On Jan. 12, Mom was found in that facility’s back yard. Frozen to death.  

She had let herself out through an unsecured exterior door, unnoticed and unimpeded, on a cold winter evening. No one realized she was missing until the next morning.  A health department investigator told me that she had been out there at least 12 hours. Which means caregivers over three shifts failed to recognize her absence. I’m told she was wearing thin pants, a short-sleeved shirt and socks. The overnight low was 20 degrees. 

We are devastated. Beyond devastated. Frankly, I don’t know that it has completely sunk in yet. I think the brain only lets in a little horror at a time. I re-read what I just wrote, and think “Wow, that would be a really horrible thing to happen to a loved one.” 

I debated what my first column after Mom’s death would look like. I have felt compelled, in social media, to celebrate the person my Mom was and the way she lived. To keep the memory alive of the truly amazing person she was. But I think I did it mostly to distract my mind from the horror of how she died. 

But I am feeling more compelled, in this moment, to tell the story of how she died. Because I think it needs to be told. Because others are struggling with the agonizing decision to place a parent in memory care. Because when we were doing our research, we would have wanted to know that these kind of things happen. 

I am not naming the facility here. It will be public knowledge when the Colorado Department of Health and Environment report is completed. From what I am told, they are horrified at what happened and are working very hard to make sure it never happens again.

My point here is much bigger. I am discovering the enormous problems we face in senior care, particularly in the era of COVID. I was told by someone in the industry that, since the facilities are locked down and families can’t get in to check on their loved ones, standards are slipping in many places. With no oversight, caregivers and managers are getting lazy. I was in regular communication with Mom’s house manager, and I raised flags every time I suspected a problem. But you can only ascertain so much in phone conversations with a dementia patient.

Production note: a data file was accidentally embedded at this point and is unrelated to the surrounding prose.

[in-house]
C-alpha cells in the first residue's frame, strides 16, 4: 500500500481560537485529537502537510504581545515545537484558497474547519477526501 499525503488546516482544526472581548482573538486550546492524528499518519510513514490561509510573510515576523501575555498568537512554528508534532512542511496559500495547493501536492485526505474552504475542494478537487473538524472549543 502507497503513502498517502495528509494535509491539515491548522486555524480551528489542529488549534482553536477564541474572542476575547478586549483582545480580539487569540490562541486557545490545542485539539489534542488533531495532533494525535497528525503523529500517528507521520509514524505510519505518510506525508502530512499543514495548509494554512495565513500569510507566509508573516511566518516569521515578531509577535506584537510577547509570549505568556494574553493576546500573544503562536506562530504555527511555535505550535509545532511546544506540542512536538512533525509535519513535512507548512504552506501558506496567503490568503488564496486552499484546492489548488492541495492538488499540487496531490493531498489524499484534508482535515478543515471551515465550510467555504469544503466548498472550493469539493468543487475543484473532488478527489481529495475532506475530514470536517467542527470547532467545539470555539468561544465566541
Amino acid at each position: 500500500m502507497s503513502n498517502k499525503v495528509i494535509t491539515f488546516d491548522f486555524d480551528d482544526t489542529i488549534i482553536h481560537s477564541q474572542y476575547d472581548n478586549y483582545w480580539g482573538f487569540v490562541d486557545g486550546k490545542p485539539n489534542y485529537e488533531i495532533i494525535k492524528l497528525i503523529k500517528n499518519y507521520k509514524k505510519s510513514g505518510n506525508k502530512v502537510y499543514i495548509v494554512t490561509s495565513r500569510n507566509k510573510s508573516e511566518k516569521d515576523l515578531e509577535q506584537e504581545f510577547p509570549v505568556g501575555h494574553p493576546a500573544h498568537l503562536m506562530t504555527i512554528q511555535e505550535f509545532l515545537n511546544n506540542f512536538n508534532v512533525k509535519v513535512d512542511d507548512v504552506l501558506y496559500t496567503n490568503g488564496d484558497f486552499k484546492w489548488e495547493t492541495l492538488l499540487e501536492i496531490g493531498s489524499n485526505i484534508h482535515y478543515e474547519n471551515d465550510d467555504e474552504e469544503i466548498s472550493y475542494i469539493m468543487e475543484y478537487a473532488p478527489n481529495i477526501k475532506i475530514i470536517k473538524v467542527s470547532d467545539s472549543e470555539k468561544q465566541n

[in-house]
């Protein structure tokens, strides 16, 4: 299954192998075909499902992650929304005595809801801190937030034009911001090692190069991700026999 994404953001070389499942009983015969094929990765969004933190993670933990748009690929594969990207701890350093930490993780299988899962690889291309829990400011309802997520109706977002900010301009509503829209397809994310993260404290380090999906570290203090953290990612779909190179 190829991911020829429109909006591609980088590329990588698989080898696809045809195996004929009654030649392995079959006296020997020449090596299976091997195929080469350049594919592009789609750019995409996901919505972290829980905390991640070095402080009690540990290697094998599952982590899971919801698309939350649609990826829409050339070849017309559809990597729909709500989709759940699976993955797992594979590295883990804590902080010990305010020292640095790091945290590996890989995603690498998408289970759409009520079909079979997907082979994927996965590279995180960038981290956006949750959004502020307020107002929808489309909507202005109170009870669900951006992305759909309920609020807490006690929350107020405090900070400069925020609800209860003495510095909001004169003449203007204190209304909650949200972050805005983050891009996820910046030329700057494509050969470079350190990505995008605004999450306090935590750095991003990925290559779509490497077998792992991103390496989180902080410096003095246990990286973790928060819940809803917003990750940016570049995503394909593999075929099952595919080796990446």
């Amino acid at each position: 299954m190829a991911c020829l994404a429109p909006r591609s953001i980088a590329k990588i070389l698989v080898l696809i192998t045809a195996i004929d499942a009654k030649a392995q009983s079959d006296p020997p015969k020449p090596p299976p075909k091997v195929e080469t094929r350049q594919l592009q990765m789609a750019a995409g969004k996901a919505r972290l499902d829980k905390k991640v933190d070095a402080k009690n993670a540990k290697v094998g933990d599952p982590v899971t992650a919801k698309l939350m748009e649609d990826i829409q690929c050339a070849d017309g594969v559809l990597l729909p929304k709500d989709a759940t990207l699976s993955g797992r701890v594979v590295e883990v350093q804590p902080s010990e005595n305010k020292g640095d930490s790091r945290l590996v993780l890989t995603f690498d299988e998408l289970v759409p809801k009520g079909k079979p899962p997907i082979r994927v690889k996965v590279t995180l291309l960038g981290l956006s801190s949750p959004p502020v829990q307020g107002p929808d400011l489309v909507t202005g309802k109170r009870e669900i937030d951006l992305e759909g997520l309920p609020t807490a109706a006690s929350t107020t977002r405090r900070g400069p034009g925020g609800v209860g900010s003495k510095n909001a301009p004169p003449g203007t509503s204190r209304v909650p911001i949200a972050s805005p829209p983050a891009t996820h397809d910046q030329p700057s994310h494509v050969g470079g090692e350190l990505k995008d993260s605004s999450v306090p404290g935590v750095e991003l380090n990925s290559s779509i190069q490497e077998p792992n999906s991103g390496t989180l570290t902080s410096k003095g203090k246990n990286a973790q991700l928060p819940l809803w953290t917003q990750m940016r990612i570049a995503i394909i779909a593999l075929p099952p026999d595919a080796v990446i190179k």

Now, since her death, we have discovered that her nightly 2 a.m. bed check — a state mandated protocol — had only been done once in the ten days before her death. She could have disappeared on any of those nights, and no one would have realized it. 

I have wracked my brain, to figure out what we could have done differently. The facility had no previous infractions. Their reputation was stellar. Their people seemed very caring. Their web site would make you want to move in yourself. 

Knowing what I know now, I would have asked some very specific questions. How are the doors secured? Are they alarmed? Is the back yard accessible at night? Are bed checks actually done every night? Who checks the logs to confirm? 

I would check for infractions at the CDPHE web site. Then I would find out who owns the facility, and do some online stalking. Is this a person with a history of caring for the elderly, or just someone who has jumped into the very trendy, very profitable business of elder care? I am very concerned that, for many, this “business model” is built on maximizing profits by minimizing compensation for front line workers — the people actually caring for our loved ones. 

Dad is living with me now. We are not inclined to trust any facilities with his care. Watching him grieve has been heartbreaking. If you talk to him, do me a favor and don’t mention how she died. It’s hard enough to say good-bye to his wife of nearly 60 years, without having to grapple with this, too. 

I am, frankly, still in disbelief. I don’t know exactly where I am going from here. But I do know one thing. I want my Mom’s death to spur a closer look at the way we care for our vulnerable elderly. 

Because I don’t want what happened to my Mom to happen to another vulnerable elderly person again. Ever.